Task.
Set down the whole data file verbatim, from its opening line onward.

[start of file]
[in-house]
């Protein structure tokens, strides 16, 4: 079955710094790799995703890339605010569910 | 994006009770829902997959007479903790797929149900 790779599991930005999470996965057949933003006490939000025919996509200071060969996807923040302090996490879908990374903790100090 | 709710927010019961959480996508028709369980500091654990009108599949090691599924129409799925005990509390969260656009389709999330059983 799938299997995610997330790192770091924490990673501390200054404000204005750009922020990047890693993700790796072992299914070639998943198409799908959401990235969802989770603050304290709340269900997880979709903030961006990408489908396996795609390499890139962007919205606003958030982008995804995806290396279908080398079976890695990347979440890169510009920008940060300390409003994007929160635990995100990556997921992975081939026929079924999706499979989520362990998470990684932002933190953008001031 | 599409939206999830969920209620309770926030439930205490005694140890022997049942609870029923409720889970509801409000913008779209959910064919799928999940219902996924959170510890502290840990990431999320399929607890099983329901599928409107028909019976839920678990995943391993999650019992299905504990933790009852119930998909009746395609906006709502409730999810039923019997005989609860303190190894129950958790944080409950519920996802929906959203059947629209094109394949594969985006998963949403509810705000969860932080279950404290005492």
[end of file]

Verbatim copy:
[in-house]
């Protein structure tokens, strides 16, 4: 079955710094790799995703890339605010569910 | 994006009770829902997959007479903790797929149900 790779599991930005999470996965057949933003006490939000025919996509200071060969996807923040302090996490879908990374903790100090 | 709710927010019961959480996508028709369980500091654990009108599949090691599924129409799925005990509390969260656009389709999330059983 799938299997995610997330790192770091924490990673501390200054404000204005750009922020990047890693993700790796072992299914070639998943198409799908959401990235969802989770603050304290709340269900997880979709903030961006990408489908396996795609390499890139962007919205606003958030982008995804995806290396279908080398079976890695990347979440890169510009920008940060300390409003994007929160635990995100990556997921992975081939026929079924999706499979989520362990998470990684932002933190953008001031 | 599409939206999830969920209620309770926030439930205490005694140890022997049942609870029923409720889970509801409000913008779209959910064919799928999940219902996924959170510890502290840990990431999320399929607890099983329901599928409107028909019976839920678990995943391993999650019992299905504990933790009852119930998909009746395609906006709502409730999810039923019997005989609860303190190894129950958790944080409950519920996802929906959203059947629209094109394949594969985006998963949403509810705000969860932080279950404290005492």